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Louise Elgin discovered 

The Waterway, London W9

I can’t think of a more idyllic way to pass a summer’s afternoon than to wander down the Regents Canal. Particularly the stretch past the houseboats at Little Venice, which surely has to be one of the capital’s most desirable addresses. I am delighted to report to all dine-online readers that we have a new Gastro-pub to visit in this area. Backing right onto the canal, it has a large terrace, which will be ideal for the summer ahead, (if and when it arrives!) Having lived in the area most of my life, it is so exciting to suddenly have a choice of decent places to eat springing up on my doorstep, so it was a pleasure to try this latest offering.

Until a week ago, a pub that I wouldn’t have dared set foot in, thanks to its dubious reputation, has changed hands and been transformed by the people behind the ultra trendy Golborne House in North Kensington. When I visited The Waterway, it had been open less than a week although it was hard to believe as it was already bustling - and I must say, with a rather hip-looking crowd, so my father and I must have looked slightly out of place as we made our way over to our corner table for two.  The dining area was very spacious and elegant with a wood theme running throughout the room and our Banquette style seating particularly comfortable.

There was a choice of six starters priced between £4-7.50.  My father (who has to be one of the capital’s most serious gourmets) said of his sesame crusted tuna carpaccio with sesame soy dressing, £7.50, that it was ‘so tender and delicate’. Adding that he never normally ordered tuna as he found it too dry, served here marinaded, it was “a different kettle of fish”. I excused his pun as I was poaching (!) some of his large portion at the time. I had to agree it was quite delicious, and beautifully presented.

I had commenced with a bowl of the spring vegetable soup, £4.00.  It was light, perfumed with herbs, delicately seasoned, and contained tiny cubes of al dente vegetables.  Other choices included, Chilli salt squid with mange tout and sweet pepper salad, £6.50, and Pancetta and Cream Fraiche Tart Flambee, £6.75.

I left the wine order in the capable hands of my Pa whose cellar would make many restaurateurs green with envy.  The House white was a Cotes de Gascogne 2001 at £9.90 and a Pinot Grigio 2001 at £11.95, whilst the House red was a Vin de Pays de L’Herault at £10.25.  He chose an unoaked Chardonnay by Kim Crawford, Marlborough 2001 at £23.45.  I don’t usually like Chardonnay, but I was assured this one was going to be the business and he was right (as usual!)  Even our delightful New Zealand waitress, who at first alarmed me by opening the wine with a twist of an airtight screwtop, commended him on his choice.  Having tasted it, Pa confirmed ‘it was a lovely fresh example, ideal for immediate consumption, perfect for fish dishes and so refreshingly different to oaked Chardonnay’.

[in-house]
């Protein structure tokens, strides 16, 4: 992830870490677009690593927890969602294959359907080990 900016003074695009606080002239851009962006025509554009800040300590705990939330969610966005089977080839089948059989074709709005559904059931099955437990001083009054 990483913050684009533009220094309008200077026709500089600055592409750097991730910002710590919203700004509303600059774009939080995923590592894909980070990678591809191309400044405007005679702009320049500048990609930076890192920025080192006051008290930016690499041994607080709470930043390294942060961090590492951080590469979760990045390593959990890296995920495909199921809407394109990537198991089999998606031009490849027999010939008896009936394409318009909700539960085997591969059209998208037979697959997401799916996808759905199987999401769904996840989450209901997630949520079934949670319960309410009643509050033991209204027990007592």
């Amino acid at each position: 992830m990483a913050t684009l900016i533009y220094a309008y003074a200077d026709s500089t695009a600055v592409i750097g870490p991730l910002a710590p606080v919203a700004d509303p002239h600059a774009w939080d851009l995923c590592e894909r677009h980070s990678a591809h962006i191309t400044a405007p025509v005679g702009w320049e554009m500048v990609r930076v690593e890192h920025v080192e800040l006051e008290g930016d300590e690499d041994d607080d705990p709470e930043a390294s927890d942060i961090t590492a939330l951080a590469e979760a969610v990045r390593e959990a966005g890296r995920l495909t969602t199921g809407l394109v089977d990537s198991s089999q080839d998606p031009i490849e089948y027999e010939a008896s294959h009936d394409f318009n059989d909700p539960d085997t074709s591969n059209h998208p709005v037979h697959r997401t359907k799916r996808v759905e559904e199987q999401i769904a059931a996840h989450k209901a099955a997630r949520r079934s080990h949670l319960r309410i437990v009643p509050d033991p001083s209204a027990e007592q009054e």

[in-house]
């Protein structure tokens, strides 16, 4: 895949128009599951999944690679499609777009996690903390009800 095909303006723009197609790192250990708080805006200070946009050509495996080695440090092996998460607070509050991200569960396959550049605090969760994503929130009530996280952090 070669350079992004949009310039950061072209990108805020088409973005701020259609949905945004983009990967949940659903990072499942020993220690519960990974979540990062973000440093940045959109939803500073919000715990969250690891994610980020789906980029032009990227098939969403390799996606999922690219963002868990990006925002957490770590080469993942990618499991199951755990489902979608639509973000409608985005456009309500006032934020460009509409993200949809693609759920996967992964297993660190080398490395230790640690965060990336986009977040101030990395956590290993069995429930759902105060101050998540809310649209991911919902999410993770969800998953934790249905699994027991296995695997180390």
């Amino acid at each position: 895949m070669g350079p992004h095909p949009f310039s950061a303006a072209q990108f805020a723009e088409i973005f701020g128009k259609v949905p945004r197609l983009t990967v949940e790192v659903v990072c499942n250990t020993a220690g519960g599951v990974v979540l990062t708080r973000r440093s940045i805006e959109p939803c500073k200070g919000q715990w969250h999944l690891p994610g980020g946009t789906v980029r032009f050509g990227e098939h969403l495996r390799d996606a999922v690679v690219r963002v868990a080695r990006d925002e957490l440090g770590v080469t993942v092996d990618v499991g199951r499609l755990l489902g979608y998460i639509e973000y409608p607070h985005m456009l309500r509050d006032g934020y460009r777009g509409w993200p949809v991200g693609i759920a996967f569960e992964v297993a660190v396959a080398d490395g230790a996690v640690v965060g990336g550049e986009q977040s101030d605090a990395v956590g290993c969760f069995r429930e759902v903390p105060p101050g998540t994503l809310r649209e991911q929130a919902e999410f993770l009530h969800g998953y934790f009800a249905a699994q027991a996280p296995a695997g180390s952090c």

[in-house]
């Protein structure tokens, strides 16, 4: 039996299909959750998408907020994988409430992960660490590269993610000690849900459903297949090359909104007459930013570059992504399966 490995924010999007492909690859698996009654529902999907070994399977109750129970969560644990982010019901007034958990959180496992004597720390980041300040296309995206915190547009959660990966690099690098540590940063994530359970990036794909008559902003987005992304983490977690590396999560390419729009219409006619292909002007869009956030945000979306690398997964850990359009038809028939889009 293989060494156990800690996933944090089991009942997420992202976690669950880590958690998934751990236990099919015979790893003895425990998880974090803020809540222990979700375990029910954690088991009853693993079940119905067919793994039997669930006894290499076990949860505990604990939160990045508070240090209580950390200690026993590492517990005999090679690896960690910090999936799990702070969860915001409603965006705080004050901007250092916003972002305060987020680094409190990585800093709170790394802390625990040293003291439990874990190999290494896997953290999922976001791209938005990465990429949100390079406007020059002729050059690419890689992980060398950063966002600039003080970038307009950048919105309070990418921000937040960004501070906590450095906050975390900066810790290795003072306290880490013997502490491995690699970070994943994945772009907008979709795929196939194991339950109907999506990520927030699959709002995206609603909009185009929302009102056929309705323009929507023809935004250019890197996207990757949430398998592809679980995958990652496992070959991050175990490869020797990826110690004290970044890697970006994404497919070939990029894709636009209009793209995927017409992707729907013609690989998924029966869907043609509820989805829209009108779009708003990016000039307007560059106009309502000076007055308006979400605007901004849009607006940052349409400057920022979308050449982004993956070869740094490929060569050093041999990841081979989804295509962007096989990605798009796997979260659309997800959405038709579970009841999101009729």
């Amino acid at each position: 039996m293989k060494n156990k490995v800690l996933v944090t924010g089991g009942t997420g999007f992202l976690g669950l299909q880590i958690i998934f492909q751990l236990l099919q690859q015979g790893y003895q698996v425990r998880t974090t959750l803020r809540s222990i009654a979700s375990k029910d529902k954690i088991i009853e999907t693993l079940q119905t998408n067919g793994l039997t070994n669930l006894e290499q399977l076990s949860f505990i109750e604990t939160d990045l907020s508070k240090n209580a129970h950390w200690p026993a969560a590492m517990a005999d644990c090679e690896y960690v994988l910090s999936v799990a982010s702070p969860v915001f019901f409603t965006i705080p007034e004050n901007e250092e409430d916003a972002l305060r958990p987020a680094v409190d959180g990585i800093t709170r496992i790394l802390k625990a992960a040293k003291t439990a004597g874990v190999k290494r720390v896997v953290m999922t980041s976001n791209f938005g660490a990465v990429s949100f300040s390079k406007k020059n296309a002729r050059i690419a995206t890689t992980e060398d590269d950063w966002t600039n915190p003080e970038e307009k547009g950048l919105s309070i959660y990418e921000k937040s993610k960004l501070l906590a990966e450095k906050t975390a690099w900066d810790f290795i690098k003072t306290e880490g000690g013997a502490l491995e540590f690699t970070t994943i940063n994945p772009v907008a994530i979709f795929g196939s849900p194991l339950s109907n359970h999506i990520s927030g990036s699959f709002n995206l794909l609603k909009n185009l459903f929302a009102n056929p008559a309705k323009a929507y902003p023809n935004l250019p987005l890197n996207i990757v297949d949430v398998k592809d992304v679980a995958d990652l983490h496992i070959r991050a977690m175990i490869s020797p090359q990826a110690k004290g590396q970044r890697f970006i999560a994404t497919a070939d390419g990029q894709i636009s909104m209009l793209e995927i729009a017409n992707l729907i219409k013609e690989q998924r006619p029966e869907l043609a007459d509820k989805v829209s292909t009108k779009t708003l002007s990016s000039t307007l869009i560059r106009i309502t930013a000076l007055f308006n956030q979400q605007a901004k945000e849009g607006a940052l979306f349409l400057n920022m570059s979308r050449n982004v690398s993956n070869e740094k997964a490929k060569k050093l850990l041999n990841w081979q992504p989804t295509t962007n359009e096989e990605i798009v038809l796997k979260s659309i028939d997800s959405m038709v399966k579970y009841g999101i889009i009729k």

Wine in hand, Pa decided to order for his main course the grilled wild seabass with braised fennel and sauce vierge, £14.95, pronouncing it fresh  and light with a good flavour and crunchy skin. I chose the butternut, feta and pinenut roulade with coriander oil, £9.50.  It was so nice to see that this restaurant was treating veggies seriously and not palming them off with pasta. I was given three good slices of the roulade, and like the tuna it was exquisitely presented. A wonderful mingling of flavours served in a Parmesan crust and a drizzle of coriander oil.

Other main course options comprised slow roast rump of lamb £13.75 and Aberdeen Angus steak with confit of shallots, garlic and crispy bacon £13.85 so something for everyone I thought.

For pudding (all at £4.50) there was a delicious selection to choose between. including dark chocolate cake with clotted cream, and raspberry & mascarpone crème brulee. We shared a lemon curd tart and a separate vanilla ice cream.  Both were excellent, the tart arrived on an ice-cold plate, with a very sharp lemony clean flavour.  The ice cream was served drizzled with raspberry coulis and had a dense vanilla flavour.  A very refreshing combination.  

Without the after dinner digestifs and coffees which we resisted, the bill came to around £40 a head. Walking home along the canal at twilight, I was happy that The Waterway was a short walk away for me, close to Warwick Avenue tube for others. It has to be a sure bet as a big success.

The Waterway, 54 Formosa Street London W9

Tel: 020 7266-3557

Louise Elgin June 2002

UK Restaurant Reviews – The Best Of The Dine Online Restaurant Reviews 2001 - 2010

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